The Sounds of Music

Northeast Ohio musicians have their day at CWRU's annual fest.

Studio-A-Rama Case Western Reserve University's Mather Memorial Courtyard, at the corner of Ford Drive and Bellflower Road 2 p.m. to midnight Saturday, September 10; Free; call 216-368-2208
Monet Madrid Madagascar means no disrespect by not padding its itinerary with as many hometown gigs as its fans would like. But when the sextet formed in the spring of 2003, it came to a conclusion: It would rather zigzag the country with its impressionist mix of rock, jazz, and electronica than become too content just jamming around Cleveland.

"It's not that we prefer playing the rest of the U.S. to Cleveland," says Matt Warner, the band's bassist. "But at this growing stage, it's just time to push ourselves, get out of our comfort zone, and see what happens."

They learned the rigors of touring this summer, as they loaded up their bus for lounge and tavern bookings from the upper Midwest to the Carolina coastline. "It's extremely tough to get noticed on a local, regional, and especially national level," says Warner. "We're trying to work on and balance all of them."

The band plays a rare home date on Saturday for Studio-A-Rama, the annual outdoor fest sponsored by Case Western Reserve's campus radio station WRUW-FM 91.1. This year, the daylong bill includes headliners Magnolia Electric Co. (an Indiana group led by former Clevelander Jason Molina) and eight Northeast Ohio bands, including the Avatars, Rare Blend, and 20goto10. "The students are really hyped up about it," says organizer Melissa Giglio, who hosts the two-hour Bluegrass Breakdown program every Monday evening. "This is one of the ways the campus community gives back to the local musicians who support us and vice versa."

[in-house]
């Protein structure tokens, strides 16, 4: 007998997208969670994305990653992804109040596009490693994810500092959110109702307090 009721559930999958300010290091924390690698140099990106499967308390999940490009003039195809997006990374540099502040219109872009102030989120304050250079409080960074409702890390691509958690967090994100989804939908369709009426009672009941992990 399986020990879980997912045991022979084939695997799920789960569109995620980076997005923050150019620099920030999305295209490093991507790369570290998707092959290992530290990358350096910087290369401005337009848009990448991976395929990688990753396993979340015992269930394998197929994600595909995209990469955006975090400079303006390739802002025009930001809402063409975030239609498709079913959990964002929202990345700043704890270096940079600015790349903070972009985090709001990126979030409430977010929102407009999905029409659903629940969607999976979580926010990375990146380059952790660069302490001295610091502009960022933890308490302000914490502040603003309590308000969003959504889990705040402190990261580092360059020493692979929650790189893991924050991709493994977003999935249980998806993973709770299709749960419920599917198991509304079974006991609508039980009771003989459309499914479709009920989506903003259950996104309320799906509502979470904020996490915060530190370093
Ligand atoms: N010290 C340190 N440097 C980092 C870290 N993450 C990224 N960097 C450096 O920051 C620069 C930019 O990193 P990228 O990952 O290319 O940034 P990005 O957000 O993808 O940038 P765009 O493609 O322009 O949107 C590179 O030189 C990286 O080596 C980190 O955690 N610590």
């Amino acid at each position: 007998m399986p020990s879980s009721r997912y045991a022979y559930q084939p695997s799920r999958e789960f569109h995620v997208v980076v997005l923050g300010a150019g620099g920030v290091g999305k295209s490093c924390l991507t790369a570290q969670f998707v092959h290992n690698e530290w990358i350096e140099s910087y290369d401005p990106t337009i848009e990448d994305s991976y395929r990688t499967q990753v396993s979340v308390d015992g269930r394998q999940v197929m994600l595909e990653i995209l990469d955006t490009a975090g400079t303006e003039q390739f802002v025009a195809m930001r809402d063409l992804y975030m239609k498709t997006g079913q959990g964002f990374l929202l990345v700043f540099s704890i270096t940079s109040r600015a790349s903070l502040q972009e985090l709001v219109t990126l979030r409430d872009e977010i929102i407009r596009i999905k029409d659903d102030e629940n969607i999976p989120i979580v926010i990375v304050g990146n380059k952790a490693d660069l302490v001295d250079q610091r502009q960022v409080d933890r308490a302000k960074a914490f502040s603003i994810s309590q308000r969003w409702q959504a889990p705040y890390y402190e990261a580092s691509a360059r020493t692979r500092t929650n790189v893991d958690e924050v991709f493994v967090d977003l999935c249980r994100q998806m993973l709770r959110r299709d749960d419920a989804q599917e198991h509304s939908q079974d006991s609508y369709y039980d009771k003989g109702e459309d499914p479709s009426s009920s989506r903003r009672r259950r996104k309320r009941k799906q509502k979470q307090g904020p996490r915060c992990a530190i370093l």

Warner appreciates the sentiment. As much as he and his bandmates relish the nonstop traveling from town to town, they still consider Cleveland their home base, where they can try out new material. "We're trying to convey moods and life experiences through music that can't really be confined to nice, neat three-minute packaging," says Warner. "We do what feels right and natural, even if it takes us a while to understand what we're actually doing."

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